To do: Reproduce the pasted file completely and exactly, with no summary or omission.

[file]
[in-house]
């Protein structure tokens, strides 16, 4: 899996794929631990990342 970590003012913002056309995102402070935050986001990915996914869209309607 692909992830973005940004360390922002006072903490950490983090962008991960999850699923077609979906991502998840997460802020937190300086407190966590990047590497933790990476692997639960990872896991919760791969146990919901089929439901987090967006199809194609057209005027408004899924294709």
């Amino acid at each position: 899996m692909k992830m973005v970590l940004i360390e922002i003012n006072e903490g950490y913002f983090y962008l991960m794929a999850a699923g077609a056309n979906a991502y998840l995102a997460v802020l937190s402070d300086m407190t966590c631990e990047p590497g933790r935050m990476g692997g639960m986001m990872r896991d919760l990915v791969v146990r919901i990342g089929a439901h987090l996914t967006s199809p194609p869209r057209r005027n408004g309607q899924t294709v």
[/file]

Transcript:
[in-house]
């Protein structure tokens, strides 16, 4: 899996794929631990990342 970590003012913002056309995102402070935050986001990915996914869209309607 692909992830973005940004360390922002006072903490950490983090962008991960999850699923077609979906991502998840997460802020937190300086407190966590990047590497933790990476692997639960990872896991919760791969146990919901089929439901987090967006199809194609057209005027408004899924294709």
């Amino acid at each position: 899996m692909k992830m973005v970590l940004i360390e922002i003012n006072e903490g950490y913002f983090y962008l991960m794929a999850a699923g077609a056309n979906a991502y998840l995102a997460v802020l937190s402070d300086m407190t966590c631990e990047p590497g933790r935050m990476g692997g639960m986001m990872r896991d919760l990915v791969v146990r919901i990342g089929a439901h987090l996914t967006s199809p194609p869209r057209r005027n408004g309607q899924t294709v």